When my depression started to lift after starting a much-needed prescription, I came to the scary realization that certain aspects of my personality and outlook on life were driven by that altered state of mind. Or rather, those aspects were a part of who I was until I started tinkering with my neurochemistry.
One of my most popular posts on here is about how much I hate cooking – not the act of meal preparation itself as a stand-alone chore, but the fact that it ate into my time and energy and involved more focus and coordination than I felt I could reasonably muster on a daily basis. Do I still struggle with this? Sure, somewhat. But one night recently, I was pulling dinner together and realized that I felt … nothing. Not gloriously blissful, certainly, but also not frustrated, exhausted, or overwhelmed. Just … normal? Is this what normal feels like? I mean, if you love cooking, you may feel blissful while making dinner. But if you think cooking is just ok or feel otherwise neutral about it, you will treat it as just another chore. And you won’t usually be angry or depressed over it unless your brain is wired to trigger those emotions over the event. That must have been what was happening to me before, because suddenly I am sort of ok with making dinner.
Another thing that changed was my attitude toward exercise. I’m still very much pragmatic about my approach to working out: it serves the goal of overall health, and I am going to do only what I need to do to optimize my health. So you will never catch me doing a mud run or a triathlon or any of that. I just don’t like that stuff. I didn’t like it when I was depressed, and I don’t like it now. But I also don’t hate on people who joyfully engage in these torture sessions, sitting from the sidelines, bemoaning my weight gain and rolling my eyes at the billionth Facebook post on someone bragging about running through lava and punching a shark. At least, I think that’s what these things involve.
Anyway, I no longer hate exercise. I am no more exuberant about working out than I am about pan-frying pork chops for my family. But I am now incorporating weight training into my life because (1) I want to lose weight, and I know cardio is not the way to do it; (2) there are some pretty far-reaching mental health benefits to exercise, of which I was not previously aware; (3) I am somehow finding the time to do it now, probably by way of severe neglect of something else I need to be doing, but oh well; and (4) I have a bridesmaid gown to fit into this summer (i.e., see item number one).
So this isn’t going to be a feel-good post about how I embraced exercise and a healthy lifestyle overall after years of negativity. It’s just … ok. It’s normal to just exercise because you know it’s good for you and something you should do. It’s ok to be neutral about it, and not run out to sign up for the closest marathon. Frankly, I like exercising alone. I can focus on my form instead of losing concentration due to getting chatted up with a buddy. I like buddies and all – but I like them better with a well-earned glass of wine, not in the gym or on a hiking trail or on a yoga mat.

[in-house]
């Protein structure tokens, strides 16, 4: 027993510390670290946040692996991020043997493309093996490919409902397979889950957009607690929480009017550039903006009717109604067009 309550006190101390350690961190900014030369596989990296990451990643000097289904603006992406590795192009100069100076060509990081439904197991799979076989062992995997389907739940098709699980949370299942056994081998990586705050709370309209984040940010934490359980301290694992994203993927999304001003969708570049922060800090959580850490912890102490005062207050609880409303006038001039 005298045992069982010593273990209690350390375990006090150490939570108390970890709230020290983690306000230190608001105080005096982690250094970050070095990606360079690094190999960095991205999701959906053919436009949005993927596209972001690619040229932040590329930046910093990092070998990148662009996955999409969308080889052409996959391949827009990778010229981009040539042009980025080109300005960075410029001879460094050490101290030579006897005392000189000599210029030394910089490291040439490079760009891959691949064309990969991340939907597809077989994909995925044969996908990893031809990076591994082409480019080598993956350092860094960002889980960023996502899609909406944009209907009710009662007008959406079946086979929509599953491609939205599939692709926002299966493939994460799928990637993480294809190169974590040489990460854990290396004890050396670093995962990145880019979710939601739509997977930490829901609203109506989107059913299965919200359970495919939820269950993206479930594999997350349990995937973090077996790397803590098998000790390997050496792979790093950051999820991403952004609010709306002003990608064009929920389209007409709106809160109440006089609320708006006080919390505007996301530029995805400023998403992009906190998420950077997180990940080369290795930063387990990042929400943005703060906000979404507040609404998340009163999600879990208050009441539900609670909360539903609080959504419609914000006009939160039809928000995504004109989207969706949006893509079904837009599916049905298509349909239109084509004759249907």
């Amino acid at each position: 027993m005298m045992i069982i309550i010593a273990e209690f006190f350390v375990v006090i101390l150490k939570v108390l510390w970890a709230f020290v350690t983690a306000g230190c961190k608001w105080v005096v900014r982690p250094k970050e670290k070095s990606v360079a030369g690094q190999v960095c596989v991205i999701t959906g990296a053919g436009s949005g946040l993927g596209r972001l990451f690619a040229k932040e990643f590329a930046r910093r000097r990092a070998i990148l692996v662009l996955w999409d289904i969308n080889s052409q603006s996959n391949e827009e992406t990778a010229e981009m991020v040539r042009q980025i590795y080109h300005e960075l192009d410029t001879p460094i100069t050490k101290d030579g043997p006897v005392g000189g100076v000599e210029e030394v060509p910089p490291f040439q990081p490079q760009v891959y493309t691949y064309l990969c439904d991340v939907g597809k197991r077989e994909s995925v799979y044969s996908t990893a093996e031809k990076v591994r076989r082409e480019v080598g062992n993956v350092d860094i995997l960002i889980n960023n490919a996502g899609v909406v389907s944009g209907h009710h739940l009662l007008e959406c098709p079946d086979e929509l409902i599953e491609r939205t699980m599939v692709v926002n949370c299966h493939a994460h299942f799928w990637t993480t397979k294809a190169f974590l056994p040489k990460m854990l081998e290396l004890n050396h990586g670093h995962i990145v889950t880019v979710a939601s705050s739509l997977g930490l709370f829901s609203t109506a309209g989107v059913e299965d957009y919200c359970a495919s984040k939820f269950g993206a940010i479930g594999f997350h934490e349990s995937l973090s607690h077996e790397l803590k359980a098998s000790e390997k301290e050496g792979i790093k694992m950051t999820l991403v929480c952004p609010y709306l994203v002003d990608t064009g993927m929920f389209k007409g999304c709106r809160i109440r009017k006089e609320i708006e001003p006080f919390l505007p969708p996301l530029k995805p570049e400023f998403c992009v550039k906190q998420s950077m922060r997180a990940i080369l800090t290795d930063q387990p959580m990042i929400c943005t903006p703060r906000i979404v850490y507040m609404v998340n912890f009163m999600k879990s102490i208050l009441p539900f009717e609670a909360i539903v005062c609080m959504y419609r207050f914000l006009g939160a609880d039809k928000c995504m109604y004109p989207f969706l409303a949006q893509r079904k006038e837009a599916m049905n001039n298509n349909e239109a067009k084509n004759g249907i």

If this post resonates with you, then take heart, ye like minded ok-with-exercise person! You too can start incorporating just the right amount of working out into your life to get the results you want. Unfortunately, I am the last person you should turn to for advice on this. But if you want to get a sense of what is working for me — a 36-year-old female who is three years out from two pregnancies and has had some yo-yo weight loss and gain for that entire period — see below:
Exercise: Pulley exercises (it’s an adjustable weighted cord thingy) for upper arms, shoulders, and legs; crunches, push-ups: 15 reps of each, 3 sets. I do this 4 days per week. I pick a fifth day, usually over the weekend, to do 20 minutes of high-intensity cardio on my elliptical machine.
Diet: I dropped grains and refined sugar. Again. Every time I let wheat, rice, oats, and the sweet stuff back into my life, I balloon up. I’m also trying to swap out an abundance of fruit with more leafy greens and animal-based protein. Dairy happens sometimes, but I’m trying to stick with the protein-rich, less processed stuff. Right now I am using an online calorie tracker, and I have a general sense of the range I need to be in each day. But if I go a bit over or don’t have time to track on a particular day, I don’t worry about it.
I hope this helps someone. The point is, if you are like me and just want your life to be simple yet healthy, and you have no goals to be an Olympic athlete, it is totally ok to just do what you can and what makes you feel good. And if you are in a bad place, go find the help you need and you might find that the solutions to some of your problems seem to magically work themselves out on their own.